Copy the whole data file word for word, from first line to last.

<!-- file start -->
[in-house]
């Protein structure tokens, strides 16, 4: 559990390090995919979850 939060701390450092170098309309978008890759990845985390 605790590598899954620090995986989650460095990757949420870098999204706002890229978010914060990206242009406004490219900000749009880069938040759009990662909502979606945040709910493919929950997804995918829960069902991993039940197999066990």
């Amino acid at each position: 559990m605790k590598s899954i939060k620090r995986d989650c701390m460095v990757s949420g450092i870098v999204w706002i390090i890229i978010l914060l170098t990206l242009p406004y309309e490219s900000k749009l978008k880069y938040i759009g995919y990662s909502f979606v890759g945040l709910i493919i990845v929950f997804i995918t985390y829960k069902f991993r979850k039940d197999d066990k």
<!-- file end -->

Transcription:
[in-house]
């Protein structure tokens, strides 16, 4: 559990390090995919979850 939060701390450092170098309309978008890759990845985390 605790590598899954620090995986989650460095990757949420870098999204706002890229978010914060990206242009406004490219900000749009880069938040759009990662909502979606945040709910493919929950997804995918829960069902991993039940197999066990």
């Amino acid at each position: 559990m605790k590598s899954i939060k620090r995986d989650c701390m460095v990757s949420g450092i870098v999204w706002i390090i890229i978010l914060l170098t990206l242009p406004y309309e490219s900000k749009l978008k880069y938040i759009g995919y990662s909502f979606v890759g945040l709910i493919i990845v929950f997804i995918t985390y829960k069902f991993r979850k039940d197999d066990k």